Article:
Starship, for the unaware, is quite an ambitious project. In the future, SpaceX plans to use Starship to transport satellites, goods, and even people throughout Low Earth Orbit and to the International Space Station. Some day, CEO Elon Musk & co. may use similar ships to transport humans to Mars.
During the test flights, Starship will launch roughly 12.5 miles into the air before settling down for a landing. If all goes well, further, more strenuous tests will likely be conducted, and Starship will be well on the way to performing its first commercial flights in the next few years.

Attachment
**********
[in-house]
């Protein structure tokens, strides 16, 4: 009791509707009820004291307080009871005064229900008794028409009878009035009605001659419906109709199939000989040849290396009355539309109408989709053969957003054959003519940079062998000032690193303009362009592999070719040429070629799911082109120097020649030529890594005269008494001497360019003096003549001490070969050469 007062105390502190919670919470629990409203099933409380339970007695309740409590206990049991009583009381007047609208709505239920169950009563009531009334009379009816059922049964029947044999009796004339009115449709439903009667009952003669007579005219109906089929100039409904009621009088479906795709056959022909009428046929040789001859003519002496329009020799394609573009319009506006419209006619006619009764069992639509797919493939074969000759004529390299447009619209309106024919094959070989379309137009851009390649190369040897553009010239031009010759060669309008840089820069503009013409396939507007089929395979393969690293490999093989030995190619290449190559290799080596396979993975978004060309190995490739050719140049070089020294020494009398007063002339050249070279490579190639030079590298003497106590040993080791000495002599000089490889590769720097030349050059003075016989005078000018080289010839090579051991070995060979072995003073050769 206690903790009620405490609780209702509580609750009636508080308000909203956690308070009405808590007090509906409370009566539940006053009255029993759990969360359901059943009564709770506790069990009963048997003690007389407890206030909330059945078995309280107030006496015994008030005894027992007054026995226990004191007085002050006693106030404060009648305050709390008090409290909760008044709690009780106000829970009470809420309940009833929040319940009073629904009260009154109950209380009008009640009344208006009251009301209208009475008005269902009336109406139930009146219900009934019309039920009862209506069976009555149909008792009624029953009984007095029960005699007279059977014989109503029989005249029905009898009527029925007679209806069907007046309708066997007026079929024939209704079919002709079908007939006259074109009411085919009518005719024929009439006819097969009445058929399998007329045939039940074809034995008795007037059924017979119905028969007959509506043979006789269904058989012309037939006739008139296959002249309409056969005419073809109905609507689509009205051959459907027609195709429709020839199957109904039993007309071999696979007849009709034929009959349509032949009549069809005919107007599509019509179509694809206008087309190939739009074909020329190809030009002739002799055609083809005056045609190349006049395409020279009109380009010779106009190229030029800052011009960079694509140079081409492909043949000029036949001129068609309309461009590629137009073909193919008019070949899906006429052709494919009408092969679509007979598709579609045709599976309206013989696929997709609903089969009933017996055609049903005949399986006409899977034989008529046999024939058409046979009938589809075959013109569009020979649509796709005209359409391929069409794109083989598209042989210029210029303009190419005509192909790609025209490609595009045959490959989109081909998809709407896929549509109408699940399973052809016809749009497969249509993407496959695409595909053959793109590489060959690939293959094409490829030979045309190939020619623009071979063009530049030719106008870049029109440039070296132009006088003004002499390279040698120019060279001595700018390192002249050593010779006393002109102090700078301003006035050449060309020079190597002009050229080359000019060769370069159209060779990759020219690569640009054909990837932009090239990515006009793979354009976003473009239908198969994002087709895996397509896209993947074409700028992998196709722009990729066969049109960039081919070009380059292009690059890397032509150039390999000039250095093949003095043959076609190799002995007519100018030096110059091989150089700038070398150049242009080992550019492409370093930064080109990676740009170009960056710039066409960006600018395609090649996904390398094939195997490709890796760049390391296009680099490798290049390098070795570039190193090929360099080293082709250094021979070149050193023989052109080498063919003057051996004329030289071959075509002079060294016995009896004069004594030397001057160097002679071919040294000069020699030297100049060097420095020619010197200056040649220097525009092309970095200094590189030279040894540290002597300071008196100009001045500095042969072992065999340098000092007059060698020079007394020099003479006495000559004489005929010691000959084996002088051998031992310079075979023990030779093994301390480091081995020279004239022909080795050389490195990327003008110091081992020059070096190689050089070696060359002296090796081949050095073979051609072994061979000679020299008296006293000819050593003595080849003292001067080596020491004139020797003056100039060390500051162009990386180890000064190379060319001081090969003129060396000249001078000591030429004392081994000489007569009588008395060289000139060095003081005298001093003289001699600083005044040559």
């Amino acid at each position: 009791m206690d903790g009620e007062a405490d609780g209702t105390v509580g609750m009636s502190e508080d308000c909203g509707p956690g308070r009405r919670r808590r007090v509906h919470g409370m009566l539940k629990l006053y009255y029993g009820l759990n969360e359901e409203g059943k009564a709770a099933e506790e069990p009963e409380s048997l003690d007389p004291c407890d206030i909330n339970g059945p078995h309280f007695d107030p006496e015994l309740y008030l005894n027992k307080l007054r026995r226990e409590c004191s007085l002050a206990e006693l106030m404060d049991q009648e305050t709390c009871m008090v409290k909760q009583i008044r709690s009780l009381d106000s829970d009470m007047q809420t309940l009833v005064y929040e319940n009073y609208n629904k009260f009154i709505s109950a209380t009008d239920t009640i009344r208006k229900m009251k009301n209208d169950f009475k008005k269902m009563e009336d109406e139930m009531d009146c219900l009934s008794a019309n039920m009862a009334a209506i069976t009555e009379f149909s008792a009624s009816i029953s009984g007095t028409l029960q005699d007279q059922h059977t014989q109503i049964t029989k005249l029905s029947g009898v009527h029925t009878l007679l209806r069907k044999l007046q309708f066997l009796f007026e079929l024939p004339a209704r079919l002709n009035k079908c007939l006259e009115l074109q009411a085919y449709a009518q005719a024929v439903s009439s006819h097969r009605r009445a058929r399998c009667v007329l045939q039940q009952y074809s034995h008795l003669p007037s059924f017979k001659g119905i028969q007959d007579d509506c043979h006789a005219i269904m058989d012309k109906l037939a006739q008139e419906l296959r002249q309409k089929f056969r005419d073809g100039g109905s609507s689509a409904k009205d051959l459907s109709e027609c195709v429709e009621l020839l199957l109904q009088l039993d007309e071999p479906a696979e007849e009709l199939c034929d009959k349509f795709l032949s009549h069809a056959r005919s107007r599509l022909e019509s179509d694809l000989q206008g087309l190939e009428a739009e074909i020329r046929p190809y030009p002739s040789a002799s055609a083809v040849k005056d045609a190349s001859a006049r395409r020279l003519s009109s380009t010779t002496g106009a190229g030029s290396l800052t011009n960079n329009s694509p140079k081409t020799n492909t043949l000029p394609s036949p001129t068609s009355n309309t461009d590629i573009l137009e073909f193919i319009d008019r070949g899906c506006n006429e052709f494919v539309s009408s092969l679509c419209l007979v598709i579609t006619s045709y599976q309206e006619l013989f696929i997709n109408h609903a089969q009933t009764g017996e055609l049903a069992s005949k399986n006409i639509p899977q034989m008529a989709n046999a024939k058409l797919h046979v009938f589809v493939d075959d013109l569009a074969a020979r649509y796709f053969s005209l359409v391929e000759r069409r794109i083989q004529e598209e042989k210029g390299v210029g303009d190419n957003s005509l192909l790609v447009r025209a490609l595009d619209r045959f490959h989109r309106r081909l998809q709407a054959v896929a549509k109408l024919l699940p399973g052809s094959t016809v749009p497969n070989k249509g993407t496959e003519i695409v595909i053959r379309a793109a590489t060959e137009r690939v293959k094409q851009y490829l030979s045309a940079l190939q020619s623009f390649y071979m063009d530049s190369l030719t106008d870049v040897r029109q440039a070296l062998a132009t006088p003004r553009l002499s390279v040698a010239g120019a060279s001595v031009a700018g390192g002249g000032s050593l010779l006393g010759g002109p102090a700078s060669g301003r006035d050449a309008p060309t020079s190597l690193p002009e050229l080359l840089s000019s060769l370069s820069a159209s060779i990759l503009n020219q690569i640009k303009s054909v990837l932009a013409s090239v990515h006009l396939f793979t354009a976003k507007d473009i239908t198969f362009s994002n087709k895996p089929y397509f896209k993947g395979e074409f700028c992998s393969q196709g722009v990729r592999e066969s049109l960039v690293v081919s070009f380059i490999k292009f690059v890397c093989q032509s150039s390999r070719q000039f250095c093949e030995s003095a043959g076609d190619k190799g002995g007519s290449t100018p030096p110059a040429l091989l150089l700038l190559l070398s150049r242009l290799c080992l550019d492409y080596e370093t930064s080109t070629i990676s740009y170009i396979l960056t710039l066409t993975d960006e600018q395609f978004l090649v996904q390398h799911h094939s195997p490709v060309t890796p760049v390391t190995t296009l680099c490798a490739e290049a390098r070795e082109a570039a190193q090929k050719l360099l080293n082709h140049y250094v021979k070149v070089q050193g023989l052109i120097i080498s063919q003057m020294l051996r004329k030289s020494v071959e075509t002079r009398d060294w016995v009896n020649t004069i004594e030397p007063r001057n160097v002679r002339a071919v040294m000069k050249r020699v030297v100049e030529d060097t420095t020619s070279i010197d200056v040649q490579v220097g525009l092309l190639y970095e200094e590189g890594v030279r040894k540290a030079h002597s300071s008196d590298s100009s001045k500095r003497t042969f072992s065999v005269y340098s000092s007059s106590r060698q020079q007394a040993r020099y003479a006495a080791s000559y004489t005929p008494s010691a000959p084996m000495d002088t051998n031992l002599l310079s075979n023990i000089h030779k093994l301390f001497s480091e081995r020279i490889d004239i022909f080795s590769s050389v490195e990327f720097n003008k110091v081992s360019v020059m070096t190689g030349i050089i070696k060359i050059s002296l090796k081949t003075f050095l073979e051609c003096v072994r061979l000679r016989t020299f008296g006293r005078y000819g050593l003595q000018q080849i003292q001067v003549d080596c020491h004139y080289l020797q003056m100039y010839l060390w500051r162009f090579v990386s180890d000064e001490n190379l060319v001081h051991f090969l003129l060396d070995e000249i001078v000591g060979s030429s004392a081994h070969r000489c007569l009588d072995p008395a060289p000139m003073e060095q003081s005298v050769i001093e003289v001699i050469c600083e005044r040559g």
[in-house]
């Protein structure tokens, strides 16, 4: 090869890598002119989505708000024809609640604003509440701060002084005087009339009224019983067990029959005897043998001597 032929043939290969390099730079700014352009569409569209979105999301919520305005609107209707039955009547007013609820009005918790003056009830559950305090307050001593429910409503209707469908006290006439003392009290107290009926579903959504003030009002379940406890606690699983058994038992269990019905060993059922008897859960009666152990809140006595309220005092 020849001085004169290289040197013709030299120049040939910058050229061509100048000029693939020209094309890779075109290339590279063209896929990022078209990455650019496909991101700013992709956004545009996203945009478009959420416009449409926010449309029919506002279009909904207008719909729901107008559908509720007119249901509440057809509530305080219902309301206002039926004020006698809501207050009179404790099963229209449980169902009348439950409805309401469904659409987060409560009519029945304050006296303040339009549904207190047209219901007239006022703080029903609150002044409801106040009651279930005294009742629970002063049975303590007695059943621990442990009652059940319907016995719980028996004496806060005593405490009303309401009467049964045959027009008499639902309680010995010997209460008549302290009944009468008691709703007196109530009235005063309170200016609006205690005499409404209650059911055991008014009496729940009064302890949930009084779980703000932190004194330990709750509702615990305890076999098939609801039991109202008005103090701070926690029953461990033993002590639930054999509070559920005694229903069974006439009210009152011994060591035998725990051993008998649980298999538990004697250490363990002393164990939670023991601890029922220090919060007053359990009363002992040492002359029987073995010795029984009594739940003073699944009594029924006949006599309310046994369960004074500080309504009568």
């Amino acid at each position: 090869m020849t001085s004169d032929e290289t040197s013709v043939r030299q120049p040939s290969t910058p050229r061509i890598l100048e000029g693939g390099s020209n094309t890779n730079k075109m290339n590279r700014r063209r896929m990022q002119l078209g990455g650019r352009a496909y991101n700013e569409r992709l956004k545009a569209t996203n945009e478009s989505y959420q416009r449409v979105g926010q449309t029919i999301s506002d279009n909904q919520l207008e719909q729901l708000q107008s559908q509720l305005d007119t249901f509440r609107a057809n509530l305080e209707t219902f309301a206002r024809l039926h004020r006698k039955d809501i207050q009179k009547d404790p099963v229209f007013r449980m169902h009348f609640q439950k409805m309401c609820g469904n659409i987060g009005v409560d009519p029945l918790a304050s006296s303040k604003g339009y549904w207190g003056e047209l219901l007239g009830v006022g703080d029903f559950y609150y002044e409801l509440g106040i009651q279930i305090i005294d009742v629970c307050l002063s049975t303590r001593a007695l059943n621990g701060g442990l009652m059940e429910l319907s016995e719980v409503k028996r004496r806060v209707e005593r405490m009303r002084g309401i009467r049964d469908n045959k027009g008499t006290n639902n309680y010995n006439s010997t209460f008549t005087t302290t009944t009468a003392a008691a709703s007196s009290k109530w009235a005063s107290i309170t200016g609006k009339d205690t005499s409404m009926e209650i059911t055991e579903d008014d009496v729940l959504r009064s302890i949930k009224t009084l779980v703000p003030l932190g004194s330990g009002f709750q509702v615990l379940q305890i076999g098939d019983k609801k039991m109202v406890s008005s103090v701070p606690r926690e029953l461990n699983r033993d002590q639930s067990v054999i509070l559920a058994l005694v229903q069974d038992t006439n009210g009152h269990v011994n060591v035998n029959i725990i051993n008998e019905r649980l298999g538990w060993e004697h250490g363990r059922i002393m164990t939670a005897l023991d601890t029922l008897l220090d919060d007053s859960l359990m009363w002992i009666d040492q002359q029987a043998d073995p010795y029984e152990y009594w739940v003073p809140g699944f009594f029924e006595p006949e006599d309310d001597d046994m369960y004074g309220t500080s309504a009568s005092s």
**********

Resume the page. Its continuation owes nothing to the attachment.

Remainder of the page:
Until that time, though, SpaceX has a lot of ground to cover. Unexpected problems are common in the space industry, and SpaceX will want to ensure its latest spacecrafts are as stable as they can possibly be before the company begins ferrying precious cargo (including humans) to and from Earth.
That's where test flights come in -- even if they fail in some way (preferably in non-explosive fashion), the company's engineers still learn valuable information about a given craft's limits and capabilities. Any flaws discovered during a launch failure can then be tweaked for the next test.